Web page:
No more food pyramid.
No more food pyramid.
It's a pretty safe bet that not many people will mourn the demise of the U.S. Department of Agriculture's food pyramid — the 20-year-old symbol of the department's dietary guidelines — when it's officially retired Thursday.
Just about everyone agrees the pyramid was complicated, and tried to get too many messages across at once — more dairy, less sweets, exercise, portion control, etc.
But the new symbol is simple — a plate divided into portions. And that's a good thing, said first lady Michelle Obama at a news conference on the subject.
"Parents don't have the time to measure out exactly three ounces of chicken or to look up how much rice or broccoli is in a serving," she said.
The pyramid has been maligned for some time.
"I'm surprised they didn't go to the dodecahedron as their next alternative," quipped John Stanton, who heads the food marketing department at St. Joseph's University in Philadelphia, to Shots.
Here's USDA release explaining what's up with the plate:
The plate features a lot more fruits and vegetables. In fact, half the plate is devoted to fruits and veggies. That's good news for fruit and vegetable producers like Lorelei DiSogra, vice president for nutrition and health at the United Fresh Produce Association.
DiSogra worked on the "half plate" message for more than a decade in various jobs, including one at the National Cancer Institute. "Half a plate is a very effective communications tool. It's very compelling, it's very clear, it's very straightforward," she says.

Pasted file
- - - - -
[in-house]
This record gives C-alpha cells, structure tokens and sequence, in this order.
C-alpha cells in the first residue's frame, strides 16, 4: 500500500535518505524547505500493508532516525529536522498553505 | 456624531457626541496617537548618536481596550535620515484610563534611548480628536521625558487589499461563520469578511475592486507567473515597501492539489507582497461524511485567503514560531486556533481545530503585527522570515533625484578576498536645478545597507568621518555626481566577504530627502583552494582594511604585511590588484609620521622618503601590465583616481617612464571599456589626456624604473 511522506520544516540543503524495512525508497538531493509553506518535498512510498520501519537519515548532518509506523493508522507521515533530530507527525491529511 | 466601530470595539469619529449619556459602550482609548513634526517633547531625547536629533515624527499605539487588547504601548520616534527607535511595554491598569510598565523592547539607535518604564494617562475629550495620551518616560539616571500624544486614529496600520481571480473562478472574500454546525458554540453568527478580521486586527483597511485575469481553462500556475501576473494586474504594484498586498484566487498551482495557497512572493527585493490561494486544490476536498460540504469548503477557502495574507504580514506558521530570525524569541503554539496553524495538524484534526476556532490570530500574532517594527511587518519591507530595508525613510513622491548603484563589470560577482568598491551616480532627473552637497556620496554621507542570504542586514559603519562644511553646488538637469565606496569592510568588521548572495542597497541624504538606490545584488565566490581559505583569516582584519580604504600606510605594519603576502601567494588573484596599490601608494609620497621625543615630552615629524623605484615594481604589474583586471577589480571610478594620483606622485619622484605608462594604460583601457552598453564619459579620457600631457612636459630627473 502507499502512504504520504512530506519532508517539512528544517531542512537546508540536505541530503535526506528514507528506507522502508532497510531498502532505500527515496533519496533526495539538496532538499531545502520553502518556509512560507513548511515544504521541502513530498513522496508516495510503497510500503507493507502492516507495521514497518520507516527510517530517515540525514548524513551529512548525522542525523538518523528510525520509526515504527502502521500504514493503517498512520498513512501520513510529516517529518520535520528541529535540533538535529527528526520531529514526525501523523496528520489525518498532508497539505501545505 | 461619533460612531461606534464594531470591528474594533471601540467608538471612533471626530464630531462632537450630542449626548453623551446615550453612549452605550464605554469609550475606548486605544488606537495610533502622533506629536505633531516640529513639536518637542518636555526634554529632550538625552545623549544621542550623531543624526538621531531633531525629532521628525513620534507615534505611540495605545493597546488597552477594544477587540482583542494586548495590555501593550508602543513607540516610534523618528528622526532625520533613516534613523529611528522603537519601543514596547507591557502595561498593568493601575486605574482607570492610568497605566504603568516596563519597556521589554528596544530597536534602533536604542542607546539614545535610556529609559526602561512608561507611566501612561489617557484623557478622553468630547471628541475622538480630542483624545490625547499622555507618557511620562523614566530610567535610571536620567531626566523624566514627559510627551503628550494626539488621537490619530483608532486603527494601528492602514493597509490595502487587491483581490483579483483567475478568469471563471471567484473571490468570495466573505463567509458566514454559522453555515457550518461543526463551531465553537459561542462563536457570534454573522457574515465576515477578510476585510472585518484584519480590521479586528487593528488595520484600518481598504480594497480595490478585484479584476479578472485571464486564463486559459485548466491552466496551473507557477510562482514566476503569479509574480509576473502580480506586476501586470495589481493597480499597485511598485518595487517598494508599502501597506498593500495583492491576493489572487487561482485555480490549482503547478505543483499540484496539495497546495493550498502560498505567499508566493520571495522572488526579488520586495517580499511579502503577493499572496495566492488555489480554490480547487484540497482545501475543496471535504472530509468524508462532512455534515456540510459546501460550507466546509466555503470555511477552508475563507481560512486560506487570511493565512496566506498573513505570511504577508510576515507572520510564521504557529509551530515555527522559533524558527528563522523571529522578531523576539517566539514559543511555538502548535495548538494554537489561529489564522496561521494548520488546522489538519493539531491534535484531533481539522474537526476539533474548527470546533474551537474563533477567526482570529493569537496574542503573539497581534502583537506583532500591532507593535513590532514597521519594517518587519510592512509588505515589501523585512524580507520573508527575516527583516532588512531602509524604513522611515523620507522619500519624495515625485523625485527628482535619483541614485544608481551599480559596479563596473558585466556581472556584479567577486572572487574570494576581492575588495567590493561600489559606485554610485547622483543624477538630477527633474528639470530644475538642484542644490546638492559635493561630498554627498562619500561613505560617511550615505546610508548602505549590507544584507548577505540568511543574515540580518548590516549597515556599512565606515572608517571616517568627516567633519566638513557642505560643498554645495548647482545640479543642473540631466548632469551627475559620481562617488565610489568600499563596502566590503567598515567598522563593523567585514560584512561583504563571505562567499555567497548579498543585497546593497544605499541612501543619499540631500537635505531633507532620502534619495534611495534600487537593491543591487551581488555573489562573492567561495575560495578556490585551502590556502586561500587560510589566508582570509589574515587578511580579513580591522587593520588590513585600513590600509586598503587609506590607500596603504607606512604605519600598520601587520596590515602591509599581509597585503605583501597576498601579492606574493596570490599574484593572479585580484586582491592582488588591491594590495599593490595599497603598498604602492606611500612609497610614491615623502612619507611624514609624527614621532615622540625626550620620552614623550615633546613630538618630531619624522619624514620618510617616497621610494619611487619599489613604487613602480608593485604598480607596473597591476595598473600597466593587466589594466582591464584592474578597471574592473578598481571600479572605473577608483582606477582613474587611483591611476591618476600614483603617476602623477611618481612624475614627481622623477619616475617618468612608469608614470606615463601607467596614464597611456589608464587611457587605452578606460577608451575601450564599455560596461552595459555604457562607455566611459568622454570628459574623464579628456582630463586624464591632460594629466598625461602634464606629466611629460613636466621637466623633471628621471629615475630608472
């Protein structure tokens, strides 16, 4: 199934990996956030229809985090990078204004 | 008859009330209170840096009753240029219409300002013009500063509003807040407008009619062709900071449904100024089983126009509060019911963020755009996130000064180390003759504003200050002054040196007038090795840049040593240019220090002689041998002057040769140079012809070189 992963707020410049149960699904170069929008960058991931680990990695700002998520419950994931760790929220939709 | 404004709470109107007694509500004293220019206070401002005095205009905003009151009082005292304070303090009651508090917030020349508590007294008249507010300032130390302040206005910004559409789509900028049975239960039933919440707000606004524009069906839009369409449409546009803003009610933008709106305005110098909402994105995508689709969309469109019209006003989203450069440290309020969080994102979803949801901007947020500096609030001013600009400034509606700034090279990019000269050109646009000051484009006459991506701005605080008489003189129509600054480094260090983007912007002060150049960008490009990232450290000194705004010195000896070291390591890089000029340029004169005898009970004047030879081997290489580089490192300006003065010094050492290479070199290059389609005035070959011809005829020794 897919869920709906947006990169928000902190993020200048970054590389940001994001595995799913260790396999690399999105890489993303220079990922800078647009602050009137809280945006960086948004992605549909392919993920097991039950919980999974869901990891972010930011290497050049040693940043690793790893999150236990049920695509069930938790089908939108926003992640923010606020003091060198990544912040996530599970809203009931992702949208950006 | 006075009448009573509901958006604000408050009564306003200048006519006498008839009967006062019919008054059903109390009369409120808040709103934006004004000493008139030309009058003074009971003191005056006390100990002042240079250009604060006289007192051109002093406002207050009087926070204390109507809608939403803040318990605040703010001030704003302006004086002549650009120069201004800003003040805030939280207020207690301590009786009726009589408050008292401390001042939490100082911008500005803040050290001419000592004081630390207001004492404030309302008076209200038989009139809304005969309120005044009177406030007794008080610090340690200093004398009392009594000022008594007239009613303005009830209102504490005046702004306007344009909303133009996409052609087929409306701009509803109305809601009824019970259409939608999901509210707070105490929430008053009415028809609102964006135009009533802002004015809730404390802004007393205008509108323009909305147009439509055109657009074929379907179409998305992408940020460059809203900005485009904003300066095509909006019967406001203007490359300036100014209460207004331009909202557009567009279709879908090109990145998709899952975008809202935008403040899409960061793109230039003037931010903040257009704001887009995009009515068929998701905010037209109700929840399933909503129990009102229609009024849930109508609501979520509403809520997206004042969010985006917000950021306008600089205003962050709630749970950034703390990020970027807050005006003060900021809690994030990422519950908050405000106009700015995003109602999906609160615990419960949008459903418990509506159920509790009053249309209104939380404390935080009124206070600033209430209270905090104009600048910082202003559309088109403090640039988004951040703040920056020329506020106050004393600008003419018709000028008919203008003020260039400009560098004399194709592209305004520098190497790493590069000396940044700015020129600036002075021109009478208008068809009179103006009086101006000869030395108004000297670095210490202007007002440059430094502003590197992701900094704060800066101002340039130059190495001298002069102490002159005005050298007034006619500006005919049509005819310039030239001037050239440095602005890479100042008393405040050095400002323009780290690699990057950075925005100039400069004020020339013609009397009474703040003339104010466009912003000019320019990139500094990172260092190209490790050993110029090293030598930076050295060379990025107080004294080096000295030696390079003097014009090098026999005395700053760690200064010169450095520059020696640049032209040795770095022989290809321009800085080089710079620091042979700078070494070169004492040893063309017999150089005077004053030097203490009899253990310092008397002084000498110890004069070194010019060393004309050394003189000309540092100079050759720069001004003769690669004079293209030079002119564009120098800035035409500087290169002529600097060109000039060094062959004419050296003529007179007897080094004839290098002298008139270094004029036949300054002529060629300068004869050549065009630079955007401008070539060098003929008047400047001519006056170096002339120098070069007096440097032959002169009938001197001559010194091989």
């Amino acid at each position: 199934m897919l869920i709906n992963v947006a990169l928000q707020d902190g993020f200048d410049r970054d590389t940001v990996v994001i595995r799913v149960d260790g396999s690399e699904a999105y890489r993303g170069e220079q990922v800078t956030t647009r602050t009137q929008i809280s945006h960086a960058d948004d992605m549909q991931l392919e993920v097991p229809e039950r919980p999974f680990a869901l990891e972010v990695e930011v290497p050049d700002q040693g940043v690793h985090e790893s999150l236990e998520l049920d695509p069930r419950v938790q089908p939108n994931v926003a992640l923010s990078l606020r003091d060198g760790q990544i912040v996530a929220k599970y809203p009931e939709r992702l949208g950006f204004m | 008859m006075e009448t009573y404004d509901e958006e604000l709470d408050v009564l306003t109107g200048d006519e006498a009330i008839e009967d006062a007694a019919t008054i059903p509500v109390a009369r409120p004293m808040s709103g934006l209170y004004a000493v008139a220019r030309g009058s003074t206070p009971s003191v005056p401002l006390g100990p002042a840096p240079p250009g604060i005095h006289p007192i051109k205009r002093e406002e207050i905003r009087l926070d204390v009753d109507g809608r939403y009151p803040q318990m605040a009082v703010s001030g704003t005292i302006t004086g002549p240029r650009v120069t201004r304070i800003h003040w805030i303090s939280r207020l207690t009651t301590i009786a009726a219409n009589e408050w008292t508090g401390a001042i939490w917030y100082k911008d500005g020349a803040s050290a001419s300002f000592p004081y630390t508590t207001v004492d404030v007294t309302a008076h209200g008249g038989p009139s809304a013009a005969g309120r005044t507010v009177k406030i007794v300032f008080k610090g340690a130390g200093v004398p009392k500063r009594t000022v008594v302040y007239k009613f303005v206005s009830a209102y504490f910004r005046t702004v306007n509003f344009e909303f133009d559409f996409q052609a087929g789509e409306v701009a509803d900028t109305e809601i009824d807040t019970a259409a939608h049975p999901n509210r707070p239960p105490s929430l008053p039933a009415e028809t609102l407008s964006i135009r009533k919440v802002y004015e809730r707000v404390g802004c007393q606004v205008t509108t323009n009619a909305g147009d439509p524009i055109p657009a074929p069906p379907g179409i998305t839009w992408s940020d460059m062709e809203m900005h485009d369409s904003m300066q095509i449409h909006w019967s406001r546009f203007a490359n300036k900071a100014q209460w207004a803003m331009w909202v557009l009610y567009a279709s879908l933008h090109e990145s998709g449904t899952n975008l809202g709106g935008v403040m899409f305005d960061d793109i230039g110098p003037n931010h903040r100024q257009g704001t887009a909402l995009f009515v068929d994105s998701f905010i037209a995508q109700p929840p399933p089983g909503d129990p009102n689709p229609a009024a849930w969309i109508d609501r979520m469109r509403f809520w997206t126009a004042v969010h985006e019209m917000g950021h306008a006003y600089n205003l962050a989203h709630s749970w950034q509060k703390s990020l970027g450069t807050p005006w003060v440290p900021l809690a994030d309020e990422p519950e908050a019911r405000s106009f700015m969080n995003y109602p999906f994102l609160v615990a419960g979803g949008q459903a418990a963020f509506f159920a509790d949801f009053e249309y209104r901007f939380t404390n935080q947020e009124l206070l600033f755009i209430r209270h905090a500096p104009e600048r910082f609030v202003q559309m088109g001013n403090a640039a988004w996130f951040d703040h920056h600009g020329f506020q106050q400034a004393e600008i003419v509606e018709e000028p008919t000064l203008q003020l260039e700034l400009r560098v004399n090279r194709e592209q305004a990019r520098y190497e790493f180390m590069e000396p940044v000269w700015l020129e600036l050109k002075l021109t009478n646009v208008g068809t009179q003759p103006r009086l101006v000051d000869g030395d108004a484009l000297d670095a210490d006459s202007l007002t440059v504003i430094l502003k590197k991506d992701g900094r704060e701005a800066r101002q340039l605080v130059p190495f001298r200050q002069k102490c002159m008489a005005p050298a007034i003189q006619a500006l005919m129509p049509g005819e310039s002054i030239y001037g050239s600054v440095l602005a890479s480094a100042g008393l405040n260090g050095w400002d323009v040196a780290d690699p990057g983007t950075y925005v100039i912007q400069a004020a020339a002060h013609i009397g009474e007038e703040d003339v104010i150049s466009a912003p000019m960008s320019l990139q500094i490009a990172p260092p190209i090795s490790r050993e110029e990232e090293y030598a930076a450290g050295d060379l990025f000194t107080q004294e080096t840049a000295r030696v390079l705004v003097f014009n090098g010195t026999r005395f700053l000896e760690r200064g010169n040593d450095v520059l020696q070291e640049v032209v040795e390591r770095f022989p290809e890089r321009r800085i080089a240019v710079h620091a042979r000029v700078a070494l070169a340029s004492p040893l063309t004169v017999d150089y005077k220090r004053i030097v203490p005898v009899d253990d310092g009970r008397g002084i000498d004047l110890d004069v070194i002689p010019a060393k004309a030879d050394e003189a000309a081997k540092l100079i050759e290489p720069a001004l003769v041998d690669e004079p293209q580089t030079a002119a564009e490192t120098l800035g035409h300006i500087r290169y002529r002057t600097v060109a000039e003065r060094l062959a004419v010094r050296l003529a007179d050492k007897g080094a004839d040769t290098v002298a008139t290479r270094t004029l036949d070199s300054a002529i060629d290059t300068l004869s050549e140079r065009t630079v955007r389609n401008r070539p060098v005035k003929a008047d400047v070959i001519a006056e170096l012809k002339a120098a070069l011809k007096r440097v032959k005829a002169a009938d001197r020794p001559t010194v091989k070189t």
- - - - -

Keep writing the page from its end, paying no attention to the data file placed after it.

In other words, it's everything the pyramid was not. Less prominent on the plate is meat. In fact, it's not even named.
Americans are not going to throw out their grills, says Planet Barbecue author and host of PBS' Primal Grill Steven Raichlen. But they might start thinking about using meat the way many other countries around the world do — as more of a flavorful condiment than "this belly-bludgeoning, plate-burying hunk of protein."
A simple plate is a good idea from a marketing standpoint, St. Joseph's University's Stanton says. "The consumer spends maybe a maximum of three seconds looking at a food in a grocery store," he says. "Can you think of a busy mother trying to put delicious, nutritious food on the table, looking at a pyramid?"
Been there, done that, and, nope.